A Figurative Collection of Art

A Seattle couple fills their Madrona home with art emphasizing the body.

At Susie McGee’s Madrona home, the walls are alive with piercing eyes, outstretched limbs and bodies in motion. “I like figurative work,” McGee says, and it makes perfect sense. Before moving to Seattle in 1994, McGee and husband Mark Lowdermilk spent 17 years as professional dancers in Salt Lake City and Los Angeles. Their careers have since changed—she teaches private Pilates classes in her home, he is an OB/GYN at Swedish—but the couple’s interest in the human form remains, writ large in the art that adorns the walls.

“A lot of our choreography was filled with turmoil and silent messages,” McGee says of her former dance group, Company of Four. “I like it when art has that, too.” Her collection ranges from a Gary Taxali collage that features a vomiting Mickey Mouse to Heather Romney’s spooky life-size painting of a woman with a box containing seeds inset at her abdomen, to Tim Forcade’s huge photo of a couch aflame in a field.

“I’m not drawn to pastels or landscapes,” McGee says. Her collection is contemporary, radiating a loose-limbed energy that recalls folk and outsider art. The main room of the couple’s modern home showcases figurative work by local artists, including paintings by Fay Jones and humanoid ceramics by Akio Takamori and Kensuke Yamada. The common denominator is love at first sight. “We collect when we are immediately struck by something,” she explains. “For us it’s like: bam!”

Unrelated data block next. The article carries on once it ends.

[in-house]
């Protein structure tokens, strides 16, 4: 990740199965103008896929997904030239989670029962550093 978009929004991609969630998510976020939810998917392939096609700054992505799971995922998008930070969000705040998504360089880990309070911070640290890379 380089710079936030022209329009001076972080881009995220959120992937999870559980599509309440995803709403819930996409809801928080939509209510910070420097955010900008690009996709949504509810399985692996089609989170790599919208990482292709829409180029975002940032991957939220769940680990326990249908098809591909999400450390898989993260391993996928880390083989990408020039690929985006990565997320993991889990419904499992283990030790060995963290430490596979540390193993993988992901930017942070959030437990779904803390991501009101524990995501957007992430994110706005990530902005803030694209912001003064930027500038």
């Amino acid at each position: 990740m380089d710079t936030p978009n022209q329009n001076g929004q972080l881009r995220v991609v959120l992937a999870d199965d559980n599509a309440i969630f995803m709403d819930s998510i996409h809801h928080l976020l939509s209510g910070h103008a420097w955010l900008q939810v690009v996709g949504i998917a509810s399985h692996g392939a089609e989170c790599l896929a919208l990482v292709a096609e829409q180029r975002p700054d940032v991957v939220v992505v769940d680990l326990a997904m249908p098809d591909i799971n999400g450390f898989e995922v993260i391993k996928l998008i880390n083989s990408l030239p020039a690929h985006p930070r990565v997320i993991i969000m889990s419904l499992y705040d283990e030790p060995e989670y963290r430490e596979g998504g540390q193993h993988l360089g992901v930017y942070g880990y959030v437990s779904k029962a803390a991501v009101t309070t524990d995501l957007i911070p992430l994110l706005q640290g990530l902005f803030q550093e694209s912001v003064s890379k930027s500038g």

“I used to buy paintings every month—a lot of small works,” McGee confesses. “Now I try to keep it more simple. I’m more choosy.” She says she’s been honing her collection of late, in part due to a lack of empty walls, but also because she likes the way a minimalist approach feels. Lucky us: She has consigned several of her smaller pieces at Guesthouse (guesthouseseattle.com) home furnishings shop in Madison Park, where you might just encounter one for a steal.

FIND IT: McGee and Lowdermilk source the found objects in their collection from antique shops, and visit Pioneer Square galleries, including Grover/Thurston (groverthurston.com), Davidson (davidsongalleries.com), G. Gibson (ggibsongallery.com), Traver (travergallery.com) and Greg Kucera (gregkucera.com) to find art they love.